4. Lee HJ, Svahn E, Swanson JMJ, Lepp H, Voth GA, Brzezinski P, Gennis RB. The Intricate Role of Water in Proton Transport through Cytochrome c Oxidase. J. Am. Chem. Soc. 2010; 132:16225–16239.

Influenza A M2 Channel

The influenza A M2 (AM2) channel is a low-pH activated transmembrane protein that plays a crucial role in the viral life cycle by transporting protons across the viral capsid to acidify the virion and initiate uncoating of the viral nucleic acids.  The AM2 channel transports protons into the influenza virus upon acid activation, and current work in the group uses multiscale simulation methods to provide a computational characterization of the mechanism. Our results show that lowering the pH value gradually opens the Trp41 gate and decreases the deprotonation barrier of the His37 tetrad, which acts as a pH sensor and proton selectivity filter, leading to channel activation. The asymmetry of the proton transport free energy profile under high-pH conditions qualitatively explains the rectification behavior of AM2 (i.e., why the inward proton flux in allowed when the pH is low in viral exterior and high in viral interior, but outward proton flux is prohibited when the pH gradient is reversed).

Relevant Papers: 

  1. Watkins LC, Liang R, Swanson JMJ, DeGrado WF, Voth GA. Proton-Induced Conformational and Hydration Dynamics in the Influenza A M2 Channel. J. Am. Chem. Soc. 2019; 141:11667-11676.

  2. Liang R, Swanson JMJ, Madsen JJ, Hong M, DeGrado WF, Voth GA. Acid Activation Mechanism of the Influenza A M2 Proton Channel. Proc. Nat. Acad. Sci. USA 2016; 113:E6955-E6964.

  3. Liang R, Li H, Swanson JMJ, Voth GA. Multiscale Simulation Reveals a Multifaceted Mechanism of Proton Permeation through the Influenza A M2 Proton Channel. Proc. Nat. Acad. Sci. USA 2014; 111:9396-9401.

  4. Chen H, Wu Y, Voth GA. Proton Transport Behavior Through the Influenza A M2 Channel: Insights from Molecular Simulation. Biophys. J. 2007; 93:3470-3479.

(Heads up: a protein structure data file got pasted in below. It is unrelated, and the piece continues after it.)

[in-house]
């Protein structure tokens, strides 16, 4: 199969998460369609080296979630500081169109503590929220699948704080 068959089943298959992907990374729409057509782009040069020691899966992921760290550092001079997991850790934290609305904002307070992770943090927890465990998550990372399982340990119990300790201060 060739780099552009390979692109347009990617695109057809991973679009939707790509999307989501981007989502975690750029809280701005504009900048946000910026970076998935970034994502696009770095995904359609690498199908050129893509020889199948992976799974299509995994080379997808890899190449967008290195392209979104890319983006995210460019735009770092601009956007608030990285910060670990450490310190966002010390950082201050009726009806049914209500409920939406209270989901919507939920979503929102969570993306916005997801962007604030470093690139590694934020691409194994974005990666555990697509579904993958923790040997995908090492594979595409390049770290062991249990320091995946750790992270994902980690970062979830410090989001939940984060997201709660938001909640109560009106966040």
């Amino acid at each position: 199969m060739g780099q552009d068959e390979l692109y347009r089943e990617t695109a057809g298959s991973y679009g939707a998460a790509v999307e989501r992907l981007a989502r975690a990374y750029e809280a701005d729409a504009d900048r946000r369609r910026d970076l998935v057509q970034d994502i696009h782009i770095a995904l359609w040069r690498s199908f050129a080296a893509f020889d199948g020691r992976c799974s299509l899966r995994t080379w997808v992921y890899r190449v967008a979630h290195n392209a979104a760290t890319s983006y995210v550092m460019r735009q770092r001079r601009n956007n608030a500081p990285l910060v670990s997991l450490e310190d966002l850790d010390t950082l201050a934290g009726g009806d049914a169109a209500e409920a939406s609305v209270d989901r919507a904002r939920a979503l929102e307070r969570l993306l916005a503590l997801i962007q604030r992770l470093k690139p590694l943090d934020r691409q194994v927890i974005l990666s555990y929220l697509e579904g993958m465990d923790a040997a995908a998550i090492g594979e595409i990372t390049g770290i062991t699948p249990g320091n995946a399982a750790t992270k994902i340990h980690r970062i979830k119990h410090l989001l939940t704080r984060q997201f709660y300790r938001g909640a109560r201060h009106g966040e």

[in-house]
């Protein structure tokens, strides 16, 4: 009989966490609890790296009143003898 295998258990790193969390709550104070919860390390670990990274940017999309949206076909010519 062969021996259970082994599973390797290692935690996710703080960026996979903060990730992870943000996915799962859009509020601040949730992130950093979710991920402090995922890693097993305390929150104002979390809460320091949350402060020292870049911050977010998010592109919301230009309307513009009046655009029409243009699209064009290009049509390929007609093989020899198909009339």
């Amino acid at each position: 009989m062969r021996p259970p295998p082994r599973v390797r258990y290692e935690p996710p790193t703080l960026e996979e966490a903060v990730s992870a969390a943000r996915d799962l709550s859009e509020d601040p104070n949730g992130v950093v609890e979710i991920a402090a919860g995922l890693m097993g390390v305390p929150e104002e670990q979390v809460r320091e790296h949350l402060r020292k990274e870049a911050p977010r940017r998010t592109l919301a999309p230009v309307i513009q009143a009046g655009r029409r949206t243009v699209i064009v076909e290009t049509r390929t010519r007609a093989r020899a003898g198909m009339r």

5. Wu Y, Voth GA. A Computational Study of the Closed and Open States of the Influenza A M2 Proton Channel. Biophys J. 2005; 89:2402-2411.

  6. Watkins LC, DeGrado WF, Voth GA, Influenza A M2 Inhibitor Binding Understood through Mechanisms of Excess Proton Stabilization and Channel Dynamics.  J. Am. Chem. Soc. 2020; 142:17425–17433


CIC Antiporter


The ClC family of transmembrane proteins function throughout nature to control the transport of Cl- ions across biological membranes. ClC-ec1 from E. coli is an antiporter, coupling the transport of Cl- and H+ ions in opposite directions and driven by the concentration gradients of the ions. Despite keen interest in this protein, the molecular mechanism of the Cl-/H+ coupling has not been fully elucidated. Our group has used multiscale simulation to help identify the essential mechanism of the Cl-/H+ coupling. We find that the highest barrier for proton transport (PT) from the intra- to extracellular solution is attributed to a chemical reaction, the deprotonation of glutamic acid 148 (E148). This barrier is significantly reduced by the binding of Cl- in the “central” site (Cl-cen), which displaces E148 and thereby facilitates its deprotonation. Conversely, in the absence of Cl-cen E148 favors the “down” conformation, which results in a much higher cumulative rotation and deprotonation barrier that effectively blocks PT to the extracellular solution. Thus, the rotation of E148 plays a critical role in defining the Cl-/H+ coupling. We have also simulated PT in the ClC-ec1 E148A mutant to further understand the role of this residue. Replacement with a non-protonatable residue greatly increases the free energy barrier for PT from E203 to the extracellular solution, explaining the experimental result that PT in E148A is blocked whether or not Clcen­ is present. The results of our work suggest both how a chemical reaction can control the rate of PT and also how it can provide a mechanism for a coupling of the two ion transport processes.

Relevant Papers: 

  1. Wang Z, Swanson JMJ, Voth GA. Local Conformational Dynamics Regulating Transport Properties of a Cl-/H+ Antiporter. J. Comput. Chem. 2020; 41:513-519.

  2. Wang Z, Swanson JMJ, Voth GA. Modulating the Chemical Transport Properties of a Transmembrane Antiporter via Alternative Anion Flux. J. Am. Chem. Soc. 2018; 140:16535-16543.

  3. Mayes HB, Lee S, White AD, Voth GA, Swanson JMJ. Multiscale Kinetic Modeling Reveals an Ensemble of Cl-/H+ Exchange Pathways in ClC-ec1 Antiporter. J. Am. Chem. Soc. 2018; 140:1793-1804.

  4. Lee S, Mayes HB, Swanson JMJ, Voth GA. The Origin of Coupled Chloride and Proton Transport in a Cl-/H+ Antiporter. J. Am. Chem. Soc. 2016; 138: 14923-14930.

  5. Lee S, Swanson JMJ, Voth GA. Multiscale Simulations Reveal the Proton Transport Mechanism in the ClC-ec1 Antiporter. Biophys. J. 2016; 110:1334-1345.

  6. Lee S, Liang R, Voth GA, Swanson JMJ. Computationally Efficient Multiscale Reactive Molecular Dynamics to Describe Amino Acid Deprotonation in Proteins. J. Chem. Theory Comput. 2016; 12:879-891.

  7. Zhang Y, Voth GA. The Coupled Proton Transport in the ClC-ec1 Cl-/H+ Antiporter. Biophys. J. 2011; 101:L47-L49.

  8. Wang D, Voth GA. Proton Transport Pathway in the ClC Cl-/H+ Antiporter. Biophys. J. 2009; 97:121-131.